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Why Lenders Relying on the 4Cs of Automated Review Thrive

David Rassmussen
Feb 10, 2014

Lenders using the 4Cs of automated appraisal review are thriving. Technology is not taking the place of qualified human reviewers; instead the 4Cs are better aligning operations for efficient, consistent and more compliant review. At Veros, we define the “4Cs” through the four primary components of VeroSCORE: Completeness, Compliance, Credibility and Complexity. Let’s take a look at how applying a technology-based focus on those four critical areas of the appraisal are providing valuation teams with tremendous lift in operational efficiency. Completeness and Compliance checks are no-brainers (yes, I believe that is the technical term). By this, I don’t mean to imply we should assume every report will be complete and compliant, what I’m saying here is that in today’s day and age it is unacceptable for a lender not to have a process by which they can verify an appraisal is in fact complete and meets basic compliance standards. This basic level of functionality should be readily available in any marketable appraisal scoring tool. “Why not simply have my internal team perform these checks,” you ask? Two reasons: Automating this logic process will save you and your team tremendous amounts of time, allowing you to reinvest those hours in more fruitful activities. Secondly, no matter how skilled your team, mistakes can and do happen and manual processes that vary from person to person encourage error, inconsistency and are difficult to document from a regulatory compliance standpoint. An automated check in these two functional areas on the appraisal report put time, reliability and audit trails directly back into your organization, often, without lifting a finger. As important as those areas are, the latter two components of appraisal scoring are where a lender really begins to gain traction. A common concern raised in the arena of Credibility scoring is how an automated tool can assess and quantify this attribute. The answer is two-fold. First, by comparing the appraisal data to known and verified data or trusted analytics outside of the appraisal report and scoring against weighted measures for issues such as data integrity; and second, by reporting the supporting data related to identified discrepancies back to the user, allowing a qualified human reviewer to take the next appropriate action. The final area, Complexity, is an aspect to appraisal scoring introduced by Veros earlier this year. Some homes are cookie-cutter, sitting within highly conforming neighborhoods with a steady market trajectory and plenty of recent sales data to consider. However, this description fits only some homes in certain market conditions and one of the fundamental reasons the appraisal profession exists is that it isn’t always quite so black and white. Before jumping to the conclusion an appraisal report is “wrong,” or that an adjustment discrepancy detected by a compliance check needs correction, a reviewer of any skill level would benefit from understanding how difficult the valuation assignment is believed to be and to review the data supporting or rejecting this measure of complexity; thus, creating context and the opportunity for a more informed conversation with the appraiser. It’s important to view automated scoring tools as a supplement to the lender’s due diligence practice and an opportunity to establish common ground based on verifiable data when value disputes arise between a reviewer and an appraiser. David Rasmussen is senior vice president of operations at Veros Real Estate Solutions. For more information, call (714) 415-6300 or visit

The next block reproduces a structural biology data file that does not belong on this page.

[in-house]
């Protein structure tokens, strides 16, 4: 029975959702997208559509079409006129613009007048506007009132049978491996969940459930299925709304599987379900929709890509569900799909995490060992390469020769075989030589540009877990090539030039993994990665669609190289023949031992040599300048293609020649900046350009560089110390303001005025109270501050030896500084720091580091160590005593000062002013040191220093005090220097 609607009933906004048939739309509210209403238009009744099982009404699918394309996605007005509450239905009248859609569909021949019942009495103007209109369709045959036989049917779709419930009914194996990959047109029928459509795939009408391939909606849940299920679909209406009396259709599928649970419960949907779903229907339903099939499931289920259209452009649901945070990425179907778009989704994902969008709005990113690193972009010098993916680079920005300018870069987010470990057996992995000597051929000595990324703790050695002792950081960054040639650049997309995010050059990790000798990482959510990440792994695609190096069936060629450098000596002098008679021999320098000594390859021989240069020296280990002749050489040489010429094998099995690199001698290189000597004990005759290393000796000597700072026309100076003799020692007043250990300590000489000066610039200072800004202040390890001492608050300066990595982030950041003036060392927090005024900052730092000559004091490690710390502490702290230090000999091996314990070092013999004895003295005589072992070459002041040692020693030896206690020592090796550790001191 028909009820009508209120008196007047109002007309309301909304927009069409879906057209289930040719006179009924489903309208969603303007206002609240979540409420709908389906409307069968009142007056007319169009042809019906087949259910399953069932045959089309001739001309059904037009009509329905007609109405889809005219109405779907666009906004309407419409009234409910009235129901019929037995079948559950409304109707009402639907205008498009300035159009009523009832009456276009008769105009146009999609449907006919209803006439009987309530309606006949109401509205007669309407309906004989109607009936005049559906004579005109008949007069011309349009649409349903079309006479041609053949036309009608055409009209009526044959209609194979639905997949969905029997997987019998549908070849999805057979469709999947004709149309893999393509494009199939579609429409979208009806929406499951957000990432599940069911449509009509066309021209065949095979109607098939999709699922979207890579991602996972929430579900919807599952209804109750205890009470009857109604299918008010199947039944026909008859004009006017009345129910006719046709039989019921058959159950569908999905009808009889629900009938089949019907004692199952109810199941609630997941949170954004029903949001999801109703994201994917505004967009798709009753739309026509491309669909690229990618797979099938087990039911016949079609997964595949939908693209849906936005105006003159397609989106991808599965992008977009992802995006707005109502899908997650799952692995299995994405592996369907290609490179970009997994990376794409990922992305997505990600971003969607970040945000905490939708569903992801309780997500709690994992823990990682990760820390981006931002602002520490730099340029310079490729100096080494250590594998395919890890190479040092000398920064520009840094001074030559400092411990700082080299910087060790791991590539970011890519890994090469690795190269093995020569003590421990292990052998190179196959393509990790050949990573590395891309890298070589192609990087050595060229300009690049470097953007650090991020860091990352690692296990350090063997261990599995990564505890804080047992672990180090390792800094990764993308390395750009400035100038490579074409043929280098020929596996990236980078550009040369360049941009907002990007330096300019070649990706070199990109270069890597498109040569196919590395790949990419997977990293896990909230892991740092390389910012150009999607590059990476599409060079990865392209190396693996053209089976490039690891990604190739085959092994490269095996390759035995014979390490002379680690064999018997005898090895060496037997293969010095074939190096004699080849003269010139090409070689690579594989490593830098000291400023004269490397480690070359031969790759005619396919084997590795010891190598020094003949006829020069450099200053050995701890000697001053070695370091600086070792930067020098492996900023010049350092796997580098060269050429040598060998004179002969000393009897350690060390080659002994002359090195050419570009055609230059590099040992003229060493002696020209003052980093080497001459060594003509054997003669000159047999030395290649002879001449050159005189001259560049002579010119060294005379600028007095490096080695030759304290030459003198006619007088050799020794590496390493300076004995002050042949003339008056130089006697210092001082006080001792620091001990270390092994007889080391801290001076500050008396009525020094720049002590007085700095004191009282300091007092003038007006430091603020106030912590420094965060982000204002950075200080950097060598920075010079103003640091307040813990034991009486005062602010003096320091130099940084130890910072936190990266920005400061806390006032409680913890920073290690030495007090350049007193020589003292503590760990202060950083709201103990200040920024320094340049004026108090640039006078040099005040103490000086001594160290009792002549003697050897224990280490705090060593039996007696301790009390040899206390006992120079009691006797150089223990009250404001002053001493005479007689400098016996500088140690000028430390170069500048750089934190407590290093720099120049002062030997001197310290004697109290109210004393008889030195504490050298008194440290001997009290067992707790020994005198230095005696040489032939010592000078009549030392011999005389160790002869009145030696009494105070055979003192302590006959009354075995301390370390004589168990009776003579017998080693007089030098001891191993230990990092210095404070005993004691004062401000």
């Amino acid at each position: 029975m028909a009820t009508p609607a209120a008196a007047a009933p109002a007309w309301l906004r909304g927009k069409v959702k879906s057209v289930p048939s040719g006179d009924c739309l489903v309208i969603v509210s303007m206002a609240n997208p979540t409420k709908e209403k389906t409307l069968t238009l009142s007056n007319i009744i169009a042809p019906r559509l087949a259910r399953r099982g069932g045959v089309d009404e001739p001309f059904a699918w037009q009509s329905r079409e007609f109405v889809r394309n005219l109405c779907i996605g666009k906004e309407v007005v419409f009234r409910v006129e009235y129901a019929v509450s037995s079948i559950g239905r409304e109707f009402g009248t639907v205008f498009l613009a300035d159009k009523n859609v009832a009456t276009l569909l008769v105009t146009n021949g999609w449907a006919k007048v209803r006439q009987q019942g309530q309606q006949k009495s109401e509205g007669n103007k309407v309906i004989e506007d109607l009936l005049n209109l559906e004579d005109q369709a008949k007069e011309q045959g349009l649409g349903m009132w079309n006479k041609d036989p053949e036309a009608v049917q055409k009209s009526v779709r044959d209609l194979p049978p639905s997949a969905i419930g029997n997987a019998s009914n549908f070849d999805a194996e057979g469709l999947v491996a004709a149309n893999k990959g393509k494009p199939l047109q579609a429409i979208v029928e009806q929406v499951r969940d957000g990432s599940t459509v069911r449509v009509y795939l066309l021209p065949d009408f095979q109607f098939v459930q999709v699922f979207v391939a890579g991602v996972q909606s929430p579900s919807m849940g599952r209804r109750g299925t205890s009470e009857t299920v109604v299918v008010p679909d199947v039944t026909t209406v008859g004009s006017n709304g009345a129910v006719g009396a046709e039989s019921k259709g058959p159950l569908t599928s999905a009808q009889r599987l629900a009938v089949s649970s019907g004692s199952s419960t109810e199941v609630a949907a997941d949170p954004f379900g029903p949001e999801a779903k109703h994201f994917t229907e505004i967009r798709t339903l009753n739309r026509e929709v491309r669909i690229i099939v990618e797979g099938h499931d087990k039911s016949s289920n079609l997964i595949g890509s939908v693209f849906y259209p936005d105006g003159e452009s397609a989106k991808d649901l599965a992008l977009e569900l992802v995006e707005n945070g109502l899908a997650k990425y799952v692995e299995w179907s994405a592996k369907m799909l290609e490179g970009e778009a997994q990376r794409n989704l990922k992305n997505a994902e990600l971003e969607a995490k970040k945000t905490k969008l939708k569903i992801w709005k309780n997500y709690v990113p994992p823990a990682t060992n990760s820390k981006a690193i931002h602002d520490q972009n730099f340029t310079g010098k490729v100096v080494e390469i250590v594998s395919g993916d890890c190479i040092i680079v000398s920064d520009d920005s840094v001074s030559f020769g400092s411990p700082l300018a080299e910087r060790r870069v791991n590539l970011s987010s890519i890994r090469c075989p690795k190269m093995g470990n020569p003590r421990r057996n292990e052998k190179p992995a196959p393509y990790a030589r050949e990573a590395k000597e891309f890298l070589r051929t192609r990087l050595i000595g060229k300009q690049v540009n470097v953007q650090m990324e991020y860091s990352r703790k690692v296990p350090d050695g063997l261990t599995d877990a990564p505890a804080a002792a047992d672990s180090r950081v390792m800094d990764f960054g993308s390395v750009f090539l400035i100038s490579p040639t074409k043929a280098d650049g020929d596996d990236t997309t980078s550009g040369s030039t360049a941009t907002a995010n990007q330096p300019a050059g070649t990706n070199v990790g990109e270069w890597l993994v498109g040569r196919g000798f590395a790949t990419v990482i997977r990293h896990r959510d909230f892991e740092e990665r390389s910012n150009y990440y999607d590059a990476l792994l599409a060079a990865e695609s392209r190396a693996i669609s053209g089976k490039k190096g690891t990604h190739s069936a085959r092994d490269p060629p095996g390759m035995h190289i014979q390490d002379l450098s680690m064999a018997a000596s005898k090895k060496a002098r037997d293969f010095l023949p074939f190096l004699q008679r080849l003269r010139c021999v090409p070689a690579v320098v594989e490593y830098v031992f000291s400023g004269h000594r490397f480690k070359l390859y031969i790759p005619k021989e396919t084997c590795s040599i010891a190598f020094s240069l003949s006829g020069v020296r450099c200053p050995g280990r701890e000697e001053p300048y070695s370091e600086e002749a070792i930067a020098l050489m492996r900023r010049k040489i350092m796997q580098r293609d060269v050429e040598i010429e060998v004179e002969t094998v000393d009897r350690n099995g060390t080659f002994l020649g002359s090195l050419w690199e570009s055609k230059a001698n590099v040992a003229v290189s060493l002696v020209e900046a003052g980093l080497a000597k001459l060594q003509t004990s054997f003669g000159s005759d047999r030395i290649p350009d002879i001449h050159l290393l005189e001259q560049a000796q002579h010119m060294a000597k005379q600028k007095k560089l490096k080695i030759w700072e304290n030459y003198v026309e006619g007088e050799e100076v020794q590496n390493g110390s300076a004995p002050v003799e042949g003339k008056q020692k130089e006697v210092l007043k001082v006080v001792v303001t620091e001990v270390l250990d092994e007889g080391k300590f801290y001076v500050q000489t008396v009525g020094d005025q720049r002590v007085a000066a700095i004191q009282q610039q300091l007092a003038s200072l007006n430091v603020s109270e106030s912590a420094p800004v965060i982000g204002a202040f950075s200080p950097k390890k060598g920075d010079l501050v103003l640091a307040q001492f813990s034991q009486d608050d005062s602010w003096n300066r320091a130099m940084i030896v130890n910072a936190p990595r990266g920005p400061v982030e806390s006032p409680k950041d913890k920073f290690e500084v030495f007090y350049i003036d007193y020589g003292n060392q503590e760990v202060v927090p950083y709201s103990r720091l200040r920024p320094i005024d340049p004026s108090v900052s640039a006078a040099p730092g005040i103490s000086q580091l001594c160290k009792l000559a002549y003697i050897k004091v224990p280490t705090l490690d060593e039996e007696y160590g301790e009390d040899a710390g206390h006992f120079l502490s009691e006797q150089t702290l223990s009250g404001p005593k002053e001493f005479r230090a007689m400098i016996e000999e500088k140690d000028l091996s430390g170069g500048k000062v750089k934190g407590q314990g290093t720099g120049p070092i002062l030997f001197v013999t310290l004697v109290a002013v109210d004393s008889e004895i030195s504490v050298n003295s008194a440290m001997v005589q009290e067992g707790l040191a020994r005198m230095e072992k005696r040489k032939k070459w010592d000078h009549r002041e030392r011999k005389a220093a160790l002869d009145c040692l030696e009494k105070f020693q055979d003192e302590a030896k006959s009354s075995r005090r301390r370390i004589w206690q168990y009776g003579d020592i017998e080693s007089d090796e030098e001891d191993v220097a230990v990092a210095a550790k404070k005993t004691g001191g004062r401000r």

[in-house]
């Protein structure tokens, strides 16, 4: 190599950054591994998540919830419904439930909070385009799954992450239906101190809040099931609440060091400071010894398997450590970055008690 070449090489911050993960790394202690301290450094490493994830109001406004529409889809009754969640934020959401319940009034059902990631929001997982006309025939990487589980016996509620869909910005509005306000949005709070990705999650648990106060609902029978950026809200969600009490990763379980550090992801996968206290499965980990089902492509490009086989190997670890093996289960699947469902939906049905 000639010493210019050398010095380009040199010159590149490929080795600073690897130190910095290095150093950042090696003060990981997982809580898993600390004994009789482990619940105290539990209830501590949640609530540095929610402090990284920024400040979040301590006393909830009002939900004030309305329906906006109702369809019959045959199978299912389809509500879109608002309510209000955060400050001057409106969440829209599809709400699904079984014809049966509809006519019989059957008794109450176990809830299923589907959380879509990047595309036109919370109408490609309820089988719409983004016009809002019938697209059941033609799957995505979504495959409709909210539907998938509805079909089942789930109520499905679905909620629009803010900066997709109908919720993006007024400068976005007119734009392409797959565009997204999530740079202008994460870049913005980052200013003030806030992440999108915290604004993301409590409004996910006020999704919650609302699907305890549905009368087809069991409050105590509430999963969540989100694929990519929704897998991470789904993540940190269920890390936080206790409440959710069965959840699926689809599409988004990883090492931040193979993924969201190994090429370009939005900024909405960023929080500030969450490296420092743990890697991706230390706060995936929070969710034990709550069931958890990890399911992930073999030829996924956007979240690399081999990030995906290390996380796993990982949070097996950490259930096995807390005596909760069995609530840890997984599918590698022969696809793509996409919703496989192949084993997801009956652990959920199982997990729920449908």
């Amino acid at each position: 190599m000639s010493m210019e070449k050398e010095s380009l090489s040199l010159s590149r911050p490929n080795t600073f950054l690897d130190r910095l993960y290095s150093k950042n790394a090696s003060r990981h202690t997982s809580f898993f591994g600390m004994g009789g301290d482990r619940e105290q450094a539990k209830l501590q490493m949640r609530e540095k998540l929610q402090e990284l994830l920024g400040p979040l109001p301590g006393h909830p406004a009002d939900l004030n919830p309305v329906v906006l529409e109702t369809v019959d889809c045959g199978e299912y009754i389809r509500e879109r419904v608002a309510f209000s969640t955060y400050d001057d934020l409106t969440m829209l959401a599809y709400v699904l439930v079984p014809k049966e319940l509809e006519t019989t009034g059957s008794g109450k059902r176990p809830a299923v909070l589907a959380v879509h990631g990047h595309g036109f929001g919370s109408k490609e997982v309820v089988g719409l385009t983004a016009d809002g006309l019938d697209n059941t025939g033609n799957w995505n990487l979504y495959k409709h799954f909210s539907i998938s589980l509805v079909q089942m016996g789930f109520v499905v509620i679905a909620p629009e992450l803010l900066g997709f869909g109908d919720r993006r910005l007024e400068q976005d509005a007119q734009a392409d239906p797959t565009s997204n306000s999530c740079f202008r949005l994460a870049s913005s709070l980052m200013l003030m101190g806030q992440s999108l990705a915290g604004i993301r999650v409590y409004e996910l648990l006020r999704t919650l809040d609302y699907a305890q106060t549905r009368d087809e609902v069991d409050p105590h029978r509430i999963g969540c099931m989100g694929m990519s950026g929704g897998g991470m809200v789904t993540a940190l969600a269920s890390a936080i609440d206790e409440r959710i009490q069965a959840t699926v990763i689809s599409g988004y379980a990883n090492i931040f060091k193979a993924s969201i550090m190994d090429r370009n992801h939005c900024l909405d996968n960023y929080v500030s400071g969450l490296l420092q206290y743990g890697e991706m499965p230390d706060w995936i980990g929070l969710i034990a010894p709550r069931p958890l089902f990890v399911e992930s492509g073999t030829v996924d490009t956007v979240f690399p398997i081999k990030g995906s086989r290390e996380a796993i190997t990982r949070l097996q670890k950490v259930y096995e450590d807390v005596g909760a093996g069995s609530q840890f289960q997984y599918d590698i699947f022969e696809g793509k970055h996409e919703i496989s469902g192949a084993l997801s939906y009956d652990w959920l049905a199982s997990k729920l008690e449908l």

Feb 10, 2014